Why federalism is pulling America apart—and how the system can be reformed
Federalism was James Madison's great invention. An innovative system of power sharing that balanced national and state interests, federalism was the pragmatic compromise that brought the colonies together to form the United States. Yet, even beyond the question of slavery, inequality was built into the system because federalism by its very nature meant that many aspects of an American's life depended on where they lived. Over time, these inequalities have created vast divisions between the states and made federalism fundamentally unstable. In The Divided States of America, Donald Kettl chronicles the history of a political system that once united the nation—and now threatens to break it apart.
Exploring the full sweep of federalism from the founding to today, Kettl focuses on pivotal moments when power has shifted between state and national governments—from the violent rebalancing of the Civil War, when the nation almost split in two, to the era of civil rights a century later, when there was apparent agreement that inequality was a threat to liberty and the federal government should set policies for states to enact. Despite this consensus, inequality between states has only deepened since that moment. From health care and infrastructure to education and the environment, the quality of public services is ever more uneven. Having revealed the shortcomings of Madison's marvel, Kettl points to possible solutions in the writings of another founder: Alexander Hamilton.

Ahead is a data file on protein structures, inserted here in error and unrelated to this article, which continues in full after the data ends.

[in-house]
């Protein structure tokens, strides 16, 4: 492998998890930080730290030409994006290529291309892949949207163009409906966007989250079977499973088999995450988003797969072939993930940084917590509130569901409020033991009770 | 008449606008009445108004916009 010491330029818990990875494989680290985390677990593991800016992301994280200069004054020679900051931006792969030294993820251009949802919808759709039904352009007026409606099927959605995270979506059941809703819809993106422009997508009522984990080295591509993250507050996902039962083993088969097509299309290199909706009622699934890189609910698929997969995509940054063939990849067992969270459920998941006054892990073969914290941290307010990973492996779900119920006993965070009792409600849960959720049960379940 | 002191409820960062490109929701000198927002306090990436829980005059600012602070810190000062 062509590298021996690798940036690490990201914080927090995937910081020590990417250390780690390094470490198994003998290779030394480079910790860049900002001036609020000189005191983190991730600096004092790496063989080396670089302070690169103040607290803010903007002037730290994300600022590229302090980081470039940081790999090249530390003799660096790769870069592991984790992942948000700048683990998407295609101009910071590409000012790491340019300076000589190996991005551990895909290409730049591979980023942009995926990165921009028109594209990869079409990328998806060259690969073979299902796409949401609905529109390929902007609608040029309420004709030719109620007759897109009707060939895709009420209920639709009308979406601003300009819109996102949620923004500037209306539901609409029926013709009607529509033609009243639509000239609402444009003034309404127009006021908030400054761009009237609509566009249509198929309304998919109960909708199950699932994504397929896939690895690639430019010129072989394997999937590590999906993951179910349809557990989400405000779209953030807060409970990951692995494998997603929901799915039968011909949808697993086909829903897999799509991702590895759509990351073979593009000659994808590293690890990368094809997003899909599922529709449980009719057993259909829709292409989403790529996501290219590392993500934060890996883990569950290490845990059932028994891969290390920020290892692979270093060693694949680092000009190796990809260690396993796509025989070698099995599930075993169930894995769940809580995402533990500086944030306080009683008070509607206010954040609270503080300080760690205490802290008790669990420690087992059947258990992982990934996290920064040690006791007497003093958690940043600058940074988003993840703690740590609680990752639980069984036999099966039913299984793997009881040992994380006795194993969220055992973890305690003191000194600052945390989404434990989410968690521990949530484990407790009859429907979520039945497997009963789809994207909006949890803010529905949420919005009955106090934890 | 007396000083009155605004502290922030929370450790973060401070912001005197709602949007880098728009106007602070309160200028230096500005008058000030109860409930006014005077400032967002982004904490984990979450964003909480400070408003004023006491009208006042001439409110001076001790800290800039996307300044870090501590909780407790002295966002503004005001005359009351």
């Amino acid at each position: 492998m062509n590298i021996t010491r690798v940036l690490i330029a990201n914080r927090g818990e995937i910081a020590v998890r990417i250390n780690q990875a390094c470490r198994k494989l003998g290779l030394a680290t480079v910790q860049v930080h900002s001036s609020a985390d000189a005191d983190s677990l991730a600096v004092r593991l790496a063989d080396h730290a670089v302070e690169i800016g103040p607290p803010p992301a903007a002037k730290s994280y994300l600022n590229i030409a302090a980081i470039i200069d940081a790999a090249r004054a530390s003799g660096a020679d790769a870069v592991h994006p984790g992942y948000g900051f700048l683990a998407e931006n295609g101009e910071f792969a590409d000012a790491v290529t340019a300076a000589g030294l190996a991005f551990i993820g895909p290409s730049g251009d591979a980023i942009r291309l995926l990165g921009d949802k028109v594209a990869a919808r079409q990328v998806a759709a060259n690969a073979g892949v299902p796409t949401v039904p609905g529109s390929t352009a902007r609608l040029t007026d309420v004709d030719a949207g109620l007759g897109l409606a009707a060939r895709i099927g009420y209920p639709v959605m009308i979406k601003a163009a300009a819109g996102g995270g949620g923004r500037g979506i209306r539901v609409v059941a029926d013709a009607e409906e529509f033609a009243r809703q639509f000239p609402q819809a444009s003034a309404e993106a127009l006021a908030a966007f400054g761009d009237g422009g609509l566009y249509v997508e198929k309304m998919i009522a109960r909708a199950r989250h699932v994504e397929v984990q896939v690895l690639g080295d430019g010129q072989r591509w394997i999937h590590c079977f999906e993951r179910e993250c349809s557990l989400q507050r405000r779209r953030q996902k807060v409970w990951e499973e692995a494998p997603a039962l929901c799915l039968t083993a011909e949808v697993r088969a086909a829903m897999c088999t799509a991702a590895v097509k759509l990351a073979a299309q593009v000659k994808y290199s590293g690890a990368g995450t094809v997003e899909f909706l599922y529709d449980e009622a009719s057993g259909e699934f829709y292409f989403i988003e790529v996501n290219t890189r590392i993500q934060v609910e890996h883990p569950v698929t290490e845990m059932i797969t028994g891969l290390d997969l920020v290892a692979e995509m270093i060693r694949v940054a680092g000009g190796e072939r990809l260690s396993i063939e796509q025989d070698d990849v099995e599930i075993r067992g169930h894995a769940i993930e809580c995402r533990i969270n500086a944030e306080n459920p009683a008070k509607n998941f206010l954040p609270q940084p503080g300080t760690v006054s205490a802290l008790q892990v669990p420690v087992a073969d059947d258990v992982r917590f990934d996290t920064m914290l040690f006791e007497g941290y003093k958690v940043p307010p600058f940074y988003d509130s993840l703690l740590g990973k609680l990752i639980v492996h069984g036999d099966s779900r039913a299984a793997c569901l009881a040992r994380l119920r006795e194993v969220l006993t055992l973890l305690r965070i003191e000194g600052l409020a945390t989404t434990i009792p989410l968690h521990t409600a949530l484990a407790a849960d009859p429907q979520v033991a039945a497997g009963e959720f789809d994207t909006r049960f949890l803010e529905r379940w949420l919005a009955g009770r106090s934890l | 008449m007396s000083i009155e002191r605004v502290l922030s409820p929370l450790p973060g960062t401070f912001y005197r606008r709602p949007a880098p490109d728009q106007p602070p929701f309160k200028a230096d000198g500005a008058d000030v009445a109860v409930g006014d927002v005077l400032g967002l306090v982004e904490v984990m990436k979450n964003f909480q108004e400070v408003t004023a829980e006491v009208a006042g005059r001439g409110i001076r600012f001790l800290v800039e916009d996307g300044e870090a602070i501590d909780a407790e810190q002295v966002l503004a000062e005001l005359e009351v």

Making an urgent case for reforming federalism, The Divided States of America shows why we must—and how we can—address the crisis of American inequality.